Reviewed by Neha Pathak, MD on July 19, 2018

July 19, 2017 -- For Christopher Taylor, Monday, July 9, was supposed to be a fun day in the sun with his Labrador retriever, O.G.

After a day full of classes and studying, Taylor took O.G. to Honeymoon Island, a dog-friendly beach in central Florida.

“He was like any other Lab. He loved to play in the water, loved people, and was a big old goofball,” Taylor told WebMD. “We were swimming and having a good time. We took breaks, and I made him drink fresh water, but we just stayed out too long.”

Later that night, his dog started vomiting and had diarrhea, something that had happened after other beach trips. But by Wednesday, the pup wasn’t eating and was lethargic.

“He would just wander around the apartment. He would walk into a corner and stare at the wall. I’d call his name, and he would not even acknowledge me,” Taylor says.

Taylor rushed O.G. to the vet, but unfortunately, it was too late. He discovered that his canine companion was dying of saltwater poisoning.

O.G. was severely dehydrated and had brain damage, according to the veterinarian. While at the vet’s office, the dog had a seizure due to brain swelling.

“They put him on a standard IV and tried to get some electrolytes back in him, but he wasn’t really responding to that. The last-ditch effort was a drug called mannitol, which reduces swelling in the brain. But the vet said if he doesn’t respond well to the mannitol, there’s nothing we can do for him,” said Taylor.

Heather Loenser, DVM, the senior veterinary officer for the American Animal Hospital Association, says that fortunately, saltwater poisoning is not common.

Loenser says that when sodium builds up in a dog’s body, it can cause brain swelling, seizures, and death.

When the body has too much salt, its cells release their water, attempting to balance out the salt content in the blood. This causes brain cells to shrivel, triggers seizures, and leaves your dog severely dehydrated. According to the Pet Poison Hotline, the most common signs of saltwater poisoning include vomiting, diarrhea, excessive thirst, lack of appetite, and lethargy.

“The body works very hard to regulate the balance of salt and water. Dogs can also drive their body’s salt content too low if they drink too much fresh water when swimming in a lake or pool,” says Loenser. “If your dog’s behavior changes after swimming in either fresh or salt water, take him to the vet immediately for bloodwork.”

Taylor, 29, met O.G. when he was just a puppy. Reminiscing, he told Tampa TV station WFLA of O.G.’s “wide, curious, loving eyes and flopping ears that bounced in the wind.” The pair had been together for 7 years.

Be Prepared for Summer

If you need a vet while traveling with your pet, visit to find a veterinarian’s office in your area.

Even if you aren’t planning a beach trip with your dog, the summer can be dangerous for your pup.

Loenser says that heatstroke is highly common in summer months, especially for “squished face” breeds, like bulldogs, Boston terriers, or pugs, and older large breeds, such as Labradors, goldn retrievers, St. Bernards, Newfoundlands, and shepherds.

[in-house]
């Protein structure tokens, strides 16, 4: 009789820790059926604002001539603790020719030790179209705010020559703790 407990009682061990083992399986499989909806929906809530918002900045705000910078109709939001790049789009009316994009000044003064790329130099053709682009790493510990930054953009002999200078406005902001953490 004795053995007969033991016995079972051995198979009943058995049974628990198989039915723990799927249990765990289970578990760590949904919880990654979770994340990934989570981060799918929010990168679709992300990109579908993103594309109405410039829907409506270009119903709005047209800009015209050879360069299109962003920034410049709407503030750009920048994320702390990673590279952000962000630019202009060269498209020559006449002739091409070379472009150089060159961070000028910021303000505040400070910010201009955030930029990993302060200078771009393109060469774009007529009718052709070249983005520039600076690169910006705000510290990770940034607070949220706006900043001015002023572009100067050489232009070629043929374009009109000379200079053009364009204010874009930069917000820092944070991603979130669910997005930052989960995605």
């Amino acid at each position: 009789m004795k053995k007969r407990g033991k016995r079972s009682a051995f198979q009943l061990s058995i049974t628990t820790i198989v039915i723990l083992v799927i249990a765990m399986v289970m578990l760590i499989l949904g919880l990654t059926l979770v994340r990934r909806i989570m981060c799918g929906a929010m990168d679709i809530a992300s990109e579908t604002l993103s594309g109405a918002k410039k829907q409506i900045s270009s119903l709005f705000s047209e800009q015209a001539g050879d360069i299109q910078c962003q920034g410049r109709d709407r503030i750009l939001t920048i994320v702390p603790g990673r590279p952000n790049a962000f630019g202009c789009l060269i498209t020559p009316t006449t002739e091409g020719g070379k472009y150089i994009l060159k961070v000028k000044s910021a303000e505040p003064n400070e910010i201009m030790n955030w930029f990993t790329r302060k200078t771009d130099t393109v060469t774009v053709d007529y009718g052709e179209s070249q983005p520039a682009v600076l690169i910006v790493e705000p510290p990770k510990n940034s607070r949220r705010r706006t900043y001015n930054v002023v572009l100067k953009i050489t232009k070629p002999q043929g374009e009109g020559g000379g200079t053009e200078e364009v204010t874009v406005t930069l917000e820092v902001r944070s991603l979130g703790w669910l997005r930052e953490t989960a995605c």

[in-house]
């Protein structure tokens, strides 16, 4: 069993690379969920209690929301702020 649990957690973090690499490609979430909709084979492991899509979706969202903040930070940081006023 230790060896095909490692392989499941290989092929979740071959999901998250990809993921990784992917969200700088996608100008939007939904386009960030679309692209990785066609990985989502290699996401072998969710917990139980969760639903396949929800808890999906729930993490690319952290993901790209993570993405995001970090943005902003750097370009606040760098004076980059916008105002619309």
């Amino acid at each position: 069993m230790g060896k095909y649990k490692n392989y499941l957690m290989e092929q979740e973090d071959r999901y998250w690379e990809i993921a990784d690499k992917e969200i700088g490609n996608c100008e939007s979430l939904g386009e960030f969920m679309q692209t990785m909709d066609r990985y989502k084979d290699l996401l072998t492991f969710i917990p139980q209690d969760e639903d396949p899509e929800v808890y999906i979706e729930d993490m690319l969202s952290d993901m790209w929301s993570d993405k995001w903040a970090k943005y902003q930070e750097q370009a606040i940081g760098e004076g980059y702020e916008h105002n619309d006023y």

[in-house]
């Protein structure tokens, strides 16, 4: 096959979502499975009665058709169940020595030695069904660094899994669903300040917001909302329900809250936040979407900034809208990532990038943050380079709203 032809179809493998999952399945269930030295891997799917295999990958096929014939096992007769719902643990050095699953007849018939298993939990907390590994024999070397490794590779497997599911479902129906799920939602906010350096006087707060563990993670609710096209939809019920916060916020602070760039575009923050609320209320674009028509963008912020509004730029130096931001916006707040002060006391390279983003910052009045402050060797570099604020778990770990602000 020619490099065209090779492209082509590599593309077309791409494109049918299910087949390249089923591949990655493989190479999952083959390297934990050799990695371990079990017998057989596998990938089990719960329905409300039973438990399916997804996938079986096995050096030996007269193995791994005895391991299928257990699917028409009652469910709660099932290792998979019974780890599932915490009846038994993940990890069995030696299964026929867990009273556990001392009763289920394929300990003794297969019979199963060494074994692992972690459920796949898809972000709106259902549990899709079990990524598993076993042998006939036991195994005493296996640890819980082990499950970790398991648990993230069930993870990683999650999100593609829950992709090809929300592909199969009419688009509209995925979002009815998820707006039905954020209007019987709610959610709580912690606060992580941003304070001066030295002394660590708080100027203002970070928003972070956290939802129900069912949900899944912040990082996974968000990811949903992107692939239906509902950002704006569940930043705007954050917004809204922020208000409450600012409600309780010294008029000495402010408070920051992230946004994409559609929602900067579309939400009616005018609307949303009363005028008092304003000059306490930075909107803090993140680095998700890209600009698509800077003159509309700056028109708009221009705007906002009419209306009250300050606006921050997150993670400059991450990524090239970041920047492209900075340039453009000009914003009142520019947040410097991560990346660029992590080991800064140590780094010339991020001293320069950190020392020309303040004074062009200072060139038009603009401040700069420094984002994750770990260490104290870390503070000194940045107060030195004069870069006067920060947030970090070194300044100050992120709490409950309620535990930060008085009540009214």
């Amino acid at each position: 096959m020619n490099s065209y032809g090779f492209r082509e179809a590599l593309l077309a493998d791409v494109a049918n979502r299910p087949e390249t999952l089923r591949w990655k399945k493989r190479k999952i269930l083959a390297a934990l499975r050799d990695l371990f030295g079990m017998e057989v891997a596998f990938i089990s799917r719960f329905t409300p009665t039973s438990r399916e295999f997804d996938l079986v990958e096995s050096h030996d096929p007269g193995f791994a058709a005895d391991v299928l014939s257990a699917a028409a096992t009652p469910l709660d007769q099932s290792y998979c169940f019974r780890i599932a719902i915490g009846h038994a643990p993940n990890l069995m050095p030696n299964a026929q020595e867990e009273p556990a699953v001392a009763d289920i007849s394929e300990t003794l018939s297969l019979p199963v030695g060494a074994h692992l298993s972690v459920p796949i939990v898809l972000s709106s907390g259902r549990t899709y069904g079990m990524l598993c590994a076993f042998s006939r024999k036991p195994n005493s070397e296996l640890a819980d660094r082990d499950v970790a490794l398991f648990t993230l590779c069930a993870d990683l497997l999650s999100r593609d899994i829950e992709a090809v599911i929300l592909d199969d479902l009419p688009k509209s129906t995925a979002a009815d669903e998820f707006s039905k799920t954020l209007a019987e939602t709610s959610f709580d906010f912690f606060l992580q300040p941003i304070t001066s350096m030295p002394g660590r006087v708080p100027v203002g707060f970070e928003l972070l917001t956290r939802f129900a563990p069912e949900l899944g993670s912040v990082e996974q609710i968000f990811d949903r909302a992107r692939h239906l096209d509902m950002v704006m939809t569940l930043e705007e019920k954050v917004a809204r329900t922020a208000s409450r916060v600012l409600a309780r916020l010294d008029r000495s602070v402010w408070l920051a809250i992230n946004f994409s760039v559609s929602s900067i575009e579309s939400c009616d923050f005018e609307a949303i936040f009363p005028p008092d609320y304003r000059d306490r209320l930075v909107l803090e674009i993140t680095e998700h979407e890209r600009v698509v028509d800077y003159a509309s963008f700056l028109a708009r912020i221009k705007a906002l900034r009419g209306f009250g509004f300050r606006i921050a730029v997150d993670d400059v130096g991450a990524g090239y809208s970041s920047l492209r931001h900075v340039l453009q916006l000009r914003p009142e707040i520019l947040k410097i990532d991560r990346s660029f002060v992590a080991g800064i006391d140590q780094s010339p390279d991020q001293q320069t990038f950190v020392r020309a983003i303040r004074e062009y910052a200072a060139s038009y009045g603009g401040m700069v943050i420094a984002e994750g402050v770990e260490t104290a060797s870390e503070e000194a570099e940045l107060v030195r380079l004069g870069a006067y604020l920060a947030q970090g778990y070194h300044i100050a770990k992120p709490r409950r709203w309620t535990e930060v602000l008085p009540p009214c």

Here are tips for keeping your pet cool:

Provide lots of fresh water and shade.

  • Water should be put in a large bowl that won’t get knocked over.
  • Keep your dog inside when you aren’t at home, and make sure your home stays cool with air conditioning and fans.
  • Go on walks during cooler hours of the day.
  • Hot asphalt can burn paws.
  • And dogs with thin coats could get sunburned.
  • Make sure to bring a bowl and fresh water when exercising.

Watch out for ticks and fleas.

  • Keep critters off your pets with veterinary-approved sprays, topicals, or shampoos. Regularly inspect your dog after being outside.

Make homemade iced treats.

  • Peanut butter popsicles are easy to make and can help even out your dog’s internal temperature.

Invest in a body cooling mat.

  • Body cooling mats are made to absorb your dog’s heat and lower their body temperature. Cover the mats in water, and they generally stay cool for around 5-7 hours.

Ask before you shave

  • A dog’s coat can keep your pet warm in the winter, but did you know it also acts as a cooling device and prevents sunburn in the summer? Before you decide to shave or trim your dog, ask a veterinarian what’s best.

If you have a dog with a squished face, you may have to take extra precautions.

These dogs “cannot regulate their body temperature as efficiently because they can’t ‘blow off the hot air.’ Walk or exercise these dogs in the coolest parts of the day: morning or evening. Also, many of these dogs cannot swim well and should always wear a well-fitting doggie lifejacket if around a body of water,” says Loenser.

If you think your dog may be overheated, look for these signs:

  • Panting
  • Rapid heartbeat
  • Difficulty breathing
  • Excessive thirst
  • Lethargy

Move your pet into a cool area. Apply cold towels to their head, neck, and chest. Run cool, not cold, water over them. Loenser says that cooling an overheated dog too quickly may put them into shock and cause blood clotting. Let the dog drink small amounts of cool water, and take them to a vet.

Show Sources

Christopher Taylor, owner of O.G., Tampa, FL.

Heather Loenser, DVM, senior veterinary officer, American Animal Hospital Association, New Jersey.

Pet Poison Hotline: “Salt.”

WFLA: “Dog dies from saltwater poisoning at Tampa Bay area beach.”

Wag Walking: “Salt Poisoning In Dogs.”

American Animal Hospital Association: “Keep it cool for pets on warm days.”

The Humane Society of the United States: “Keep Pets Safe in the Heat.”

American Kennel Club: “Keep Your Dog Safe From Fleas and Ticks With These 10 Prevention Tips.”

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